VIB (the Flanders Institute for Biotechnology). (2009, December 14). Amount of gene surplus determines severity of mental retardation in males, researchers find. ScienceDaily. Retrieved July 22, 2014 from www.sciencedaily.com/releases/2009/12/091210125922.htm
VIB (the Flanders Institute for Biotechnology). "Amount of gene surplus determines severity of mental retardation in males, researchers find." ScienceDaily. www.sciencedaily.com/releases/2009/12/091210125922.htm (accessed July 22, 2014).

Share This




More Health & Medicine News

Tuesday, July 22, 2014

Featured Research

from universities, journals, and other organizations


Featured Videos

from AP, Reuters, AFP, and other news services

Gilead's $1000-a-Pill Drug Could Cure Hep C in HIV-Positive People

Gilead's $1000-a-Pill Drug Could Cure Hep C in HIV-Positive People

TheStreet (July 21, 2014) New research shows Gilead Science's drug Sovaldi helps in curing hepatitis C in those who suffer from HIV. In a medical study, the combination of Gilead's Hep C drug with anti-viral drug Ribavirin cured 76% of HIV-positive patients suffering from the most common hepatitis C strain. Hepatitis C and related complications have been a top cause of death in HIV-positive patients. Typical medication used to treat the disease, including interferon proteins, tended to react badly with HIV drugs. However, Sovaldi's %1,000-a-pill price tag could limit the number of patients able to access the treatment. TheStreet's Keris Lahiff reports from New York. Video provided by TheStreet
Powered by NewsLook.com
$23.6 Billion Awarded To Widow In Smoking Lawsuit

$23.6 Billion Awarded To Widow In Smoking Lawsuit

Newsy (July 20, 2014) Cynthia Robinson claims R.J. Reynolds Tobacco Company hid the health and addiction risks of its products, leading to the death of her husband in 1996. Video provided by Newsy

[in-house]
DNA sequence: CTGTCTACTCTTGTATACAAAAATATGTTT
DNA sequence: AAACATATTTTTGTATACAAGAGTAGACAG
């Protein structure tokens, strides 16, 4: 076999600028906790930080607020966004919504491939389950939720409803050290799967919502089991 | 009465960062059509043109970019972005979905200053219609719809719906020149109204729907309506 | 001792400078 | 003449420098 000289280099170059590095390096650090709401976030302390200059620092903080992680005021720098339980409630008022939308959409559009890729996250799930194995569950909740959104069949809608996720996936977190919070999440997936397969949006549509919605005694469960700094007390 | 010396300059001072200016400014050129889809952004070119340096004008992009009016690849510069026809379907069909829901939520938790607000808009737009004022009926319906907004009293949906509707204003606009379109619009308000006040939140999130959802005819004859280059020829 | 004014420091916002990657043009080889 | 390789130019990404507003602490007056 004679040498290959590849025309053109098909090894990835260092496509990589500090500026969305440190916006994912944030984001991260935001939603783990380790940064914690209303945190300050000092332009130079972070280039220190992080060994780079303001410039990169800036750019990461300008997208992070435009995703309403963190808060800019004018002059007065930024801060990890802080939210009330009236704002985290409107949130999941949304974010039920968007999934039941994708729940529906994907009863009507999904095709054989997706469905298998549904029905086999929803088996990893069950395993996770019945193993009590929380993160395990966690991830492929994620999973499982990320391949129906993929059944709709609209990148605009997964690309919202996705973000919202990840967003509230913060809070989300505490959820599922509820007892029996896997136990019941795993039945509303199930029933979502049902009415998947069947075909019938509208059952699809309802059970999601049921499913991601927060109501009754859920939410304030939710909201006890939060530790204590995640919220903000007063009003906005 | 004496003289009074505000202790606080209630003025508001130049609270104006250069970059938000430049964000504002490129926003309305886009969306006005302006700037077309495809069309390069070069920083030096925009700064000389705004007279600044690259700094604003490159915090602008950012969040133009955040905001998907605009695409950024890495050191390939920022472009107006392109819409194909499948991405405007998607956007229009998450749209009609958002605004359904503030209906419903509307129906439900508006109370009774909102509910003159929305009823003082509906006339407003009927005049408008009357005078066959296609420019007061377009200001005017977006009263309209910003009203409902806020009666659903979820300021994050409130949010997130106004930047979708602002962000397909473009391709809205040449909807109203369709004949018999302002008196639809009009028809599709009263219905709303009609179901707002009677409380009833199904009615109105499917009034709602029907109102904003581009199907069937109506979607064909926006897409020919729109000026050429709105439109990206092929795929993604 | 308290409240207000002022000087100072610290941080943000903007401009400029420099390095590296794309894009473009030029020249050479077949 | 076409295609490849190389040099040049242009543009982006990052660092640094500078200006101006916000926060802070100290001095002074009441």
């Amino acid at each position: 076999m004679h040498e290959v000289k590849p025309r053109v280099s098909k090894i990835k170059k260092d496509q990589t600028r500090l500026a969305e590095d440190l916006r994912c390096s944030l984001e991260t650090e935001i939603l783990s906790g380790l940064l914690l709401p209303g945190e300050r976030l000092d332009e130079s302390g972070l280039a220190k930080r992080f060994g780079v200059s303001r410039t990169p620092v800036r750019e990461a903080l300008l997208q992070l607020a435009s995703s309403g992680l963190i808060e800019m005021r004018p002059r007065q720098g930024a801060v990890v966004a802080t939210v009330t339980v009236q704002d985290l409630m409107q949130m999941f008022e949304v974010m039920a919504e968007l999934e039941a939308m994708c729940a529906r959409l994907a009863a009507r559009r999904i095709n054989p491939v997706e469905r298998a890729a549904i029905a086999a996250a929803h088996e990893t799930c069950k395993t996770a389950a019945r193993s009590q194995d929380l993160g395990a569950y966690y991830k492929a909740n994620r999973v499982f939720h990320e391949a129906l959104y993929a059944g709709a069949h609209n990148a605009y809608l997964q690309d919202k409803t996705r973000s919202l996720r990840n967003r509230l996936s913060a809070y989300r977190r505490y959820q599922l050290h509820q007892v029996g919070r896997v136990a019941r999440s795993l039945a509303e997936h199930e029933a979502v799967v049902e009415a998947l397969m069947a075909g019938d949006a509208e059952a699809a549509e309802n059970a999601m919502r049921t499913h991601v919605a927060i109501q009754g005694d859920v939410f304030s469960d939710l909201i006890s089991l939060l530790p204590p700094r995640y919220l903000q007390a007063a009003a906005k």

Powered by NewsLook.com
Tooth Plaque Provides Insight Into Diets Of Ancient People

Tooth Plaque Provides Insight Into Diets Of Ancient People

Newsy (July 19, 2014) Research on plaque from ancient teeth shows that our prehistoric ancestor's had a detailed understanding of plants long before developing agriculture. Video provided by Newsy
Powered by NewsLook.com
Contaminated Water Kills 3 Babies in South African Town

Contaminated Water Kills 3 Babies in South African Town

AFP (July 18, 2014) Contaminated water in South Africa's northwestern town of Bloemhof kills three babies and hospitalises over 500 people. The incident highlights growing fears over water safety in South Africa. Duration: 02:22 Video provided by AFP
Powered by NewsLook.com

Search ScienceDaily

Number of stories in archives: 140,361

Find with keyword(s):
Enter a keyword or phrase to search ScienceDaily for related topics and research stories.

Save/Print:
Share:

Breaking News:
from the past week

In Other News

... from NewsDaily.com

Science News

Health News

Environment News

Technology News



Save/Print:
Share:

Free Subscriptions


Get the latest science news with ScienceDaily's free email newsletters, updated daily and weekly. Or view hourly updated newsfeeds in your RSS reader:

Get Social & Mobile


Keep up to date with the latest news from ScienceDaily via social networks and mobile apps:

Have Feedback?


Tell us what you think of ScienceDaily -- we welcome both positive and negative comments. Have any problems using the site? Questions?
Mobile: iPhone Android Web
Follow: Facebook Twitter Google+
Subscribe: RSS Feeds Email Newsletters
Latest Headlines Health & Medicine Mind & Brain Space & Time Matter & Energy Computers & Math Plants & Animals Earth & Climate Fossils & Ruins